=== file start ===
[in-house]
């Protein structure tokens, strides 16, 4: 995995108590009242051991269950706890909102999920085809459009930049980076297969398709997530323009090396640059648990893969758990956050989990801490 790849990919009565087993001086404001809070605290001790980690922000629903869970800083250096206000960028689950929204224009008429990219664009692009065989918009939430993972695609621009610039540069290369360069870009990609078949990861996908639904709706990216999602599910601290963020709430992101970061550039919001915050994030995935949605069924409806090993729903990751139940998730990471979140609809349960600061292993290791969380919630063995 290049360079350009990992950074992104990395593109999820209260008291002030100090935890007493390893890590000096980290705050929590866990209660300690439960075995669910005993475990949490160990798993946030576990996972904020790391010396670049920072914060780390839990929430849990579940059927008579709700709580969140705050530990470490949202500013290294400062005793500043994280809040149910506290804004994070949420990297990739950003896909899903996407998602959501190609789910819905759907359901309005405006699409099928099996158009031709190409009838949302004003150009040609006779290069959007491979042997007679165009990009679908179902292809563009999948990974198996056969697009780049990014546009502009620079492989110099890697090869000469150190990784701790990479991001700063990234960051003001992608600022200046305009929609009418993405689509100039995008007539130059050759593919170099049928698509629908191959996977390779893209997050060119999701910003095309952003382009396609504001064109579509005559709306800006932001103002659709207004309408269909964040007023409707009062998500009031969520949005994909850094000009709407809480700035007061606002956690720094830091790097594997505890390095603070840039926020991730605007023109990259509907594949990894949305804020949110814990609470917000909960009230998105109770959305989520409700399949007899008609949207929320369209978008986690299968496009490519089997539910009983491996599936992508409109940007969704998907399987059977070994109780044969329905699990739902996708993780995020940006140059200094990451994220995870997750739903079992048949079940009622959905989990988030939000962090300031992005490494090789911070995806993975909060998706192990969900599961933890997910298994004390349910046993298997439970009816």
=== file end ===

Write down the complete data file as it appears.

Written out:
[in-house]
């Protein structure tokens, strides 16, 4: 995995108590009242051991269950706890909102999920085809459009930049980076297969398709997530323009090396640059648990893969758990956050989990801490 790849990919009565087993001086404001809070605290001790980690922000629903869970800083250096206000960028689950929204224009008429990219664009692009065989918009939430993972695609621009610039540069290369360069870009990609078949990861996908639904709706990216999602599910601290963020709430992101970061550039919001915050994030995935949605069924409806090993729903990751139940998730990471979140609809349960600061292993290791969380919630063995 290049360079350009990992950074992104990395593109999820209260008291002030100090935890007493390893890590000096980290705050929590866990209660300690439960075995669910005993475990949490160990798993946030576990996972904020790391010396670049920072914060780390839990929430849990579940059927008579709700709580969140705050530990470490949202500013290294400062005793500043994280809040149910506290804004994070949420990297990739950003896909899903996407998602959501190609789910819905759907359901309005405006699409099928099996158009031709190409009838949302004003150009040609006779290069959007491979042997007679165009990009679908179902292809563009999948990974198996056969697009780049990014546009502009620079492989110099890697090869000469150190990784701790990479991001700063990234960051003001992608600022200046305009929609009418993405689509100039995008007539130059050759593919170099049928698509629908191959996977390779893209997050060119999701910003095309952003382009396609504001064109579509005559709306800006932001103002659709207004309408269909964040007023409707009062998500009031969520949005994909850094000009709407809480700035007061606002956690720094830091790097594997505890390095603070840039926020991730605007023109990259509907594949990894949305804020949110814990609470917000909960009230998105109770959305989520409700399949007899008609949207929320369209978008986690299968496009490519089997539910009983491996599936992508409109940007969704998907399987059977070994109780044969329905699990739902996708993780995020940006140059200094990451994220995870997750739903079992048949079940009622959905989990988030939000962090300031992005490494090789911070995806993975909060998706192990969900599961933890997910298994004390349910046993298997439970009816």